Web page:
Saturday, September 21, 2013

A Playstation Mobile/MonoGame Experience!

I said I'd post more details about the issues I'd had with the PSM/Monogame port and here they are!

In this post I'm going to try and outline some of the problems I faced when working with the PSM port of MonoGame.

First thing you'll want to do is read over barnard666's post in this thread. It was very helpful in getting set up, and this post assumes you've at least skimmed the numbered items :) 

The steps given in the forum thread linked above went a long way to getting the game "running" on the emulator, but to get content to actually deploy to the Vita, you'll also want to check Include in Deployment and Use Relative Path on each content items properties. I also changed the location dropdown to the shared application path root, but don't know if that was necessary.

One important caveat, is that the emulator and the Vita behave a bit differently with content loading. Specifically, you must match the case of your files in order for them to work on the Vita (it'll happily just crash), even though they load fine on the emulator. The lions share of the issues I had getting things working at all on the Vita was with content casing (Loading "archer" when the filename is "Archer").

The next, and easily most annoying issue, is with non-standard content loading. I use XML pretty substantially so this was sort of a big issue. The problem, as I understand it, is that Mono does some very aggressive optimisations in the Linker, happily removing any code that it doesn't see being used... Like, ContentReaders. The solution for simple, existing .Net types (Dictionaries and such) is to go into the ContentTypeReaderManager file in the Monogame PSMobile project. Find the if statement under this comment:

// Trick to prevent the linker removing the code, but not actually execute the code

And instantiate a new instance of whatever type of reader you're trying to use, e.g.:

var hDictionaryContentJunkReader = new DictionaryReader();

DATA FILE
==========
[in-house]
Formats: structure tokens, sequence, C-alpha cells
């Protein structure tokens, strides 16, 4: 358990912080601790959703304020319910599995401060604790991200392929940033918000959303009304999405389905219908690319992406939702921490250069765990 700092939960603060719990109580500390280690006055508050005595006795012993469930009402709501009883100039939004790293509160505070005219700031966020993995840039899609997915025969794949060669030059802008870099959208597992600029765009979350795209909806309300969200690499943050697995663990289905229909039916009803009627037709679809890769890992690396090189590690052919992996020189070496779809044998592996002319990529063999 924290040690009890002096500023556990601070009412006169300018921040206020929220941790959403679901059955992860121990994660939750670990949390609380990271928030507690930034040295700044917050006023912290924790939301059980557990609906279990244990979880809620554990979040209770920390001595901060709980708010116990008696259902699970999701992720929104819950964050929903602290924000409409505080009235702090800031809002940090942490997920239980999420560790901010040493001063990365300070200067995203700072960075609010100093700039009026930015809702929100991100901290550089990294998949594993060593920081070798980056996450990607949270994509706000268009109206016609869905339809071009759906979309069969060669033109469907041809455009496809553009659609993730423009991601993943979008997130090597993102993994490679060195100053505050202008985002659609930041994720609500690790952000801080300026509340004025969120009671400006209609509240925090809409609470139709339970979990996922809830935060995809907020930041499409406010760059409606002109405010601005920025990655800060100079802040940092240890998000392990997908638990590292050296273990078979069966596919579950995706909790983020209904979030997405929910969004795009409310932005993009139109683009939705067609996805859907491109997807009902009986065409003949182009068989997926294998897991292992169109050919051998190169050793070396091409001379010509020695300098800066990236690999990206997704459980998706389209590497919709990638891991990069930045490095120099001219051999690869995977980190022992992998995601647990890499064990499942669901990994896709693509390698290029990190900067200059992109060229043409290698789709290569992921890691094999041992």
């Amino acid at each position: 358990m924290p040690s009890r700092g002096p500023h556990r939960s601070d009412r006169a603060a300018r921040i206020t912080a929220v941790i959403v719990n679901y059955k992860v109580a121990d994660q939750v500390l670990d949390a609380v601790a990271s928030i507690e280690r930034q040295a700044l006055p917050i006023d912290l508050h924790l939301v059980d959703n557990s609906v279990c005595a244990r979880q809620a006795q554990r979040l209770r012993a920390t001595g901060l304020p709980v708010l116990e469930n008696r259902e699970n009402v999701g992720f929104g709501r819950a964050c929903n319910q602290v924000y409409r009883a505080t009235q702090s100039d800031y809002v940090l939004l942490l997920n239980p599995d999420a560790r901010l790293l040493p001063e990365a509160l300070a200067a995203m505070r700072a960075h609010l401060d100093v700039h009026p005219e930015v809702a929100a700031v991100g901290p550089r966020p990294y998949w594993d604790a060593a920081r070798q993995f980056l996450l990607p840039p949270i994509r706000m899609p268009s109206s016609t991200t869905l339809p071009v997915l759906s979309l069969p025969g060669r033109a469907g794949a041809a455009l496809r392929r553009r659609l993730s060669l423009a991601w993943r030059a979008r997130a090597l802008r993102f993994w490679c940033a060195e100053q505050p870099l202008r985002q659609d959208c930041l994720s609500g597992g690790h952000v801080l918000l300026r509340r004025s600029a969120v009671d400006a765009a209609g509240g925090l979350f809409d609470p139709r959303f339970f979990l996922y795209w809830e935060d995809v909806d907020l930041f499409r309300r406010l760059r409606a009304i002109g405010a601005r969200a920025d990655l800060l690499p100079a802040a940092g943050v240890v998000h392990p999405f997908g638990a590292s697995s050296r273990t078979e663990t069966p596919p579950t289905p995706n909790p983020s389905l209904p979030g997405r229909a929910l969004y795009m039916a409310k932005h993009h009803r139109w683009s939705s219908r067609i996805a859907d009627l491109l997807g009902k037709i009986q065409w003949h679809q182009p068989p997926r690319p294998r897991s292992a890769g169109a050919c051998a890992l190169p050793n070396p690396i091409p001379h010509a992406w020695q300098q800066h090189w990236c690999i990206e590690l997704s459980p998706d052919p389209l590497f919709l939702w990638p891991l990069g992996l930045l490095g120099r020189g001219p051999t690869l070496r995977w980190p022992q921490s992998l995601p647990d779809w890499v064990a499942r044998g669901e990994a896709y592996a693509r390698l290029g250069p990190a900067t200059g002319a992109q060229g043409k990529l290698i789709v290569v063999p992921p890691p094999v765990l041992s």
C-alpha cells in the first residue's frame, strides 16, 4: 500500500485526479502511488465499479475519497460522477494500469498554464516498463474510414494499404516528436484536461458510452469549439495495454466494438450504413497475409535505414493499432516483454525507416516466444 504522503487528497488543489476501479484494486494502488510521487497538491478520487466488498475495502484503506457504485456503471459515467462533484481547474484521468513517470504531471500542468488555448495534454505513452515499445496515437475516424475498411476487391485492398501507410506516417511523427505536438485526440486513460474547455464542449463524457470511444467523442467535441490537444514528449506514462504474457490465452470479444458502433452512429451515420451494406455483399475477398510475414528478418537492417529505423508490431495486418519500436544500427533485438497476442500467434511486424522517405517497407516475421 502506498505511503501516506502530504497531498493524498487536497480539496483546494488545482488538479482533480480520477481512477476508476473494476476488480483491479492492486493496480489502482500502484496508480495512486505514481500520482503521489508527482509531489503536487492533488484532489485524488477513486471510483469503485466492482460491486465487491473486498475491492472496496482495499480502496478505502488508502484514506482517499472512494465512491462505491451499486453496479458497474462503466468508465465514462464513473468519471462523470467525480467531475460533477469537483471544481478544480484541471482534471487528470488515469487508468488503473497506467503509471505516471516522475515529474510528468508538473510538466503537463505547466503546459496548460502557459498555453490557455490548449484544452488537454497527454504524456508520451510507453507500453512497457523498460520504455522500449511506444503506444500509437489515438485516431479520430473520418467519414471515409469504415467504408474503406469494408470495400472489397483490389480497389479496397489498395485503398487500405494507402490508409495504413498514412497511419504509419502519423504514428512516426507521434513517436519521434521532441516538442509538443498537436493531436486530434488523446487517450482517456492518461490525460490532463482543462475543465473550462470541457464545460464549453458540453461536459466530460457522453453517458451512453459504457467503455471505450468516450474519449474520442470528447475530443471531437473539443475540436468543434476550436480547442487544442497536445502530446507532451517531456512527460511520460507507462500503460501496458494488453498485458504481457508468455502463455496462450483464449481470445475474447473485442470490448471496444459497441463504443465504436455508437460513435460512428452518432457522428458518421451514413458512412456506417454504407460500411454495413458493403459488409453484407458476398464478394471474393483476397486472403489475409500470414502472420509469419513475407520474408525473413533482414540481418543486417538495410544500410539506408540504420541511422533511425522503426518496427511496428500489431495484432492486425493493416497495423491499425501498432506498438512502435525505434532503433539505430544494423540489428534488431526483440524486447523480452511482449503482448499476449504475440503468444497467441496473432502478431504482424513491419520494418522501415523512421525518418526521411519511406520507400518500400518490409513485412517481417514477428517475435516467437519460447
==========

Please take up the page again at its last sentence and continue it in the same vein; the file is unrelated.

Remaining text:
To resolve this issue for custom ContentTypeReaders that are part of your project, I've found instantiating one and calling ToString() on it somewhere seems to be enough for the optimiser to leave it alone.

The next issue I had was with loading folders full of content. Something like:

var d = new DirectoryInfo(game.Content.RootDirectory + "/Audio/Effects");
foreach (var e in d.EnumerateFiles("*", SearchOption.TopDirectoryOnly))
   var effect = game.Content.Load("Audio/Effects/" + e.Name.Replace(e.Extension, ""));

is no good. Why? Because the root folder on Vita doesn't contain your Content folder. The fix? Easy, prepend they path with "Application/" See? Easy!

Finding all these issues turned out to be quite difficult however. The problem was, I was never able to actually get the debugger to attach in a loading crash scenario (and honestly, only fleetingly at other times), and when it crashes it just terminates with no logging, no history or anything, it's just gone. Luckily though, the PSM SDK offers us some tools to get some level of debug info.

With just a little hackery, we can leverage Sce.PlayStation.HighLevel.UI to get the MessageDialog functionality right within the game.

The first thing to do is to expose PSM's own GraphicsContext object from within the GraphicsDevice. I just went into the GraphicsDevice class in the Monogame PSMobile  project and changed _graphics to public, but there's obviously cleaner ways to go about it.
The next steps are a lot simpler In your core game's class (Game1.cs for many of you):
  1. Add the reference to Sce.PlayStation.HighLevel.UI;
  2. Add usings for the above and also Input
    1. using Sce.PlayStation.HighLevel.UI;
    2. using PSI = Sce.PlayStation.Core.Input; //I added the alias to avoid collisions
  3. In your initialize method, add the following line:
    1. UISystem.Initialize(graphics.GraphicsDevice._graphics); //Replace the _graphics with whatever you came up with to expose the context
  4. In your update method:
    1. UISystem.Update(new List()); //You can also use PSM's input code to pass the actual state here if desired.
  5. In your Draw Method, toward the end:
    1. UISystem.Render();
You can also go through the motions to setup proper Touch input handling so you can dismiss the error, but I didn't bother, if a dialog popped up, it meant the games state was wrecked anyway (because, exception).

Now to actually display an error is very simple:
try{ //YourCode }
catch(Exception ex){
    MessageDialog.CreateAndShow(MessageDialogStyle.Ok, "ERROR!", ex.Message);

This little hack helped immeasurably in running down bad casing, broken importers and anything else that blew up (note, you'll need to have your game continue to run without exception while the dialog is showing, which, depending on your games flow can be difficult).

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